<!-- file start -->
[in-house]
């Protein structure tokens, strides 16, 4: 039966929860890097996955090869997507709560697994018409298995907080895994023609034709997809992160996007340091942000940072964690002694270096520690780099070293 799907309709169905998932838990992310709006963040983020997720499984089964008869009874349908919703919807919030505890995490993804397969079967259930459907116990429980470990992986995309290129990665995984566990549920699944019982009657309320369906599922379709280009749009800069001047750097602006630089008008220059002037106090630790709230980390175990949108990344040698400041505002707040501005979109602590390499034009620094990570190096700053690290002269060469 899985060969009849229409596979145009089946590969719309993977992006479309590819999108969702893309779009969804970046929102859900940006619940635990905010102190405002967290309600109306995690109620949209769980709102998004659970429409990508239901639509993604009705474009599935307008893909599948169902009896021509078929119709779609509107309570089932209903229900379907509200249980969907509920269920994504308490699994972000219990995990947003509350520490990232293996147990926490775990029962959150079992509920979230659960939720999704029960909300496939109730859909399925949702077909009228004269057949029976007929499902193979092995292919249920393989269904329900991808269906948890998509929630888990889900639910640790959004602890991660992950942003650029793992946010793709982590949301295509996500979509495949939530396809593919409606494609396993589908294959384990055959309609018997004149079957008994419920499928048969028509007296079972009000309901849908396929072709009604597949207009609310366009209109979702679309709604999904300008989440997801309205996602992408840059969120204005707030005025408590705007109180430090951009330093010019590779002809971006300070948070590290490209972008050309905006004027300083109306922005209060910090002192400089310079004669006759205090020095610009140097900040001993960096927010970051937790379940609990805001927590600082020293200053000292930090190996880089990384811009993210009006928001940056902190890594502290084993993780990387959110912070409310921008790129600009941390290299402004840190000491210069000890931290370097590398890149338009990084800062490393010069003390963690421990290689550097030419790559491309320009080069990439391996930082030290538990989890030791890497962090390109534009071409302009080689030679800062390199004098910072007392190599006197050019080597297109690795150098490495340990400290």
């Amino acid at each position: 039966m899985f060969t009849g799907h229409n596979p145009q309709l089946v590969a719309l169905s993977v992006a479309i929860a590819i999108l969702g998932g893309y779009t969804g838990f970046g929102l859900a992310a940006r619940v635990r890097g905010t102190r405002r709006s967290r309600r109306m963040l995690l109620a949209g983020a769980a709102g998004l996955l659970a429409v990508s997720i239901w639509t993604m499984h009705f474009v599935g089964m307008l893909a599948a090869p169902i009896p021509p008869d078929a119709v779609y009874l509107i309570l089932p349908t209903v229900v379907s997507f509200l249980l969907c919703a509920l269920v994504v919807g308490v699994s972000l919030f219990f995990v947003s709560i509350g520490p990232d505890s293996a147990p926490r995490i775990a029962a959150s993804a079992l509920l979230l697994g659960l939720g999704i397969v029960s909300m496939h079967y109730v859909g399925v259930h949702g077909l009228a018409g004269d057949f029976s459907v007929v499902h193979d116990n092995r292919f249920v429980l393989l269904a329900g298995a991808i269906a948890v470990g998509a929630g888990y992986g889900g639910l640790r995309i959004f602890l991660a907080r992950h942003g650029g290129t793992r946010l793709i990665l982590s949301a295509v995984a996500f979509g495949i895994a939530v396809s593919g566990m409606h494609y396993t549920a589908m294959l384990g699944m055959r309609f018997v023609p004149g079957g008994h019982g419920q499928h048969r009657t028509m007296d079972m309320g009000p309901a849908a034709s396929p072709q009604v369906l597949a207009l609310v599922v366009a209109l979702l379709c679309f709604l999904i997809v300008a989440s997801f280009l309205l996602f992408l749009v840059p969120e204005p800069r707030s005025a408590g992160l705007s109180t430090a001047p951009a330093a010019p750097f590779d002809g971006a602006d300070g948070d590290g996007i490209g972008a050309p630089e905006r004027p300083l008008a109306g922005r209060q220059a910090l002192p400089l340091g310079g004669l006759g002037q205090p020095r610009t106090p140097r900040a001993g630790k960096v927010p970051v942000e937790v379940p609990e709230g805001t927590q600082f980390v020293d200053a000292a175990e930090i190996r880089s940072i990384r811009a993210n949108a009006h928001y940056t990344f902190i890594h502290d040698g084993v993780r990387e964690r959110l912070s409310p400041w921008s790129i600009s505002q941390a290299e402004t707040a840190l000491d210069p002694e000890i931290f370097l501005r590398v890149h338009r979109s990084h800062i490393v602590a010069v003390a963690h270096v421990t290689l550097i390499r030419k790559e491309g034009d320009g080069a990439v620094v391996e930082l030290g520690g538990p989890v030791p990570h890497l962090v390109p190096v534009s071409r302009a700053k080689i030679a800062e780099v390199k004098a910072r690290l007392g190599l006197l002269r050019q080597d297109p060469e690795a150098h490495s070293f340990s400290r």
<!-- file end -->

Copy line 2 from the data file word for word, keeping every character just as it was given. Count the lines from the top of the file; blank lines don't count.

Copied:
């Protein structure tokens, strides 16, 4: 039966929860890097996955090869997507709560697994018409298995907080895994023609034709997809992160996007340091942000940072964690002694270096520690780099070293 799907309709169905998932838990992310709006963040983020997720499984089964008869009874349908919703919807919030505890995490993804397969079967259930459907116990429980470990992986995309290129990665995984566990549920699944019982009657309320369906599922379709280009749009800069001047750097602006630089008008220059002037106090630790709230980390175990949108990344040698400041505002707040501005979109602590390499034009620094990570190096700053690290002269060469 899985060969009849229409596979145009089946590969719309993977992006479309590819999108969702893309779009969804970046929102859900940006619940635990905010102190405002967290309600109306995690109620949209769980709102998004659970429409990508239901639509993604009705474009599935307008893909599948169902009896021509078929119709779609509107309570089932209903229900379907509200249980969907509920269920994504308490699994972000219990995990947003509350520490990232293996147990926490775990029962959150079992509920979230659960939720999704029960909300496939109730859909399925949702077909009228004269057949029976007929499902193979092995292919249920393989269904329900991808269906948890998509929630888990889900639910640790959004602890991660992950942003650029793992946010793709982590949301295509996500979509495949939530396809593919409606494609396993589908294959384990055959309609018997004149079957008994419920499928048969028509007296079972009000309901849908396929072709009604597949207009609310366009209109979702679309709604999904300008989440997801309205996602992408840059969120204005707030005025408590705007109180430090951009330093010019590779002809971006300070948070590290490209972008050309905006004027300083109306922005209060910090002192400089310079004669006759205090020095610009140097900040001993960096927010970051937790379940609990805001927590600082020293200053000292930090190996880089990384811009993210009006928001940056902190890594502290084993993780990387959110912070409310921008790129600009941390290299402004840190000491210069000890931290370097590398890149338009990084800062490393010069003390963690421990290689550097030419790559491309320009080069990439391996930082030290538990989890030791890497962090390109534009071409302009080689030679800062390199004098910072007392190599006197050019080597297109690795150098490495340990400290």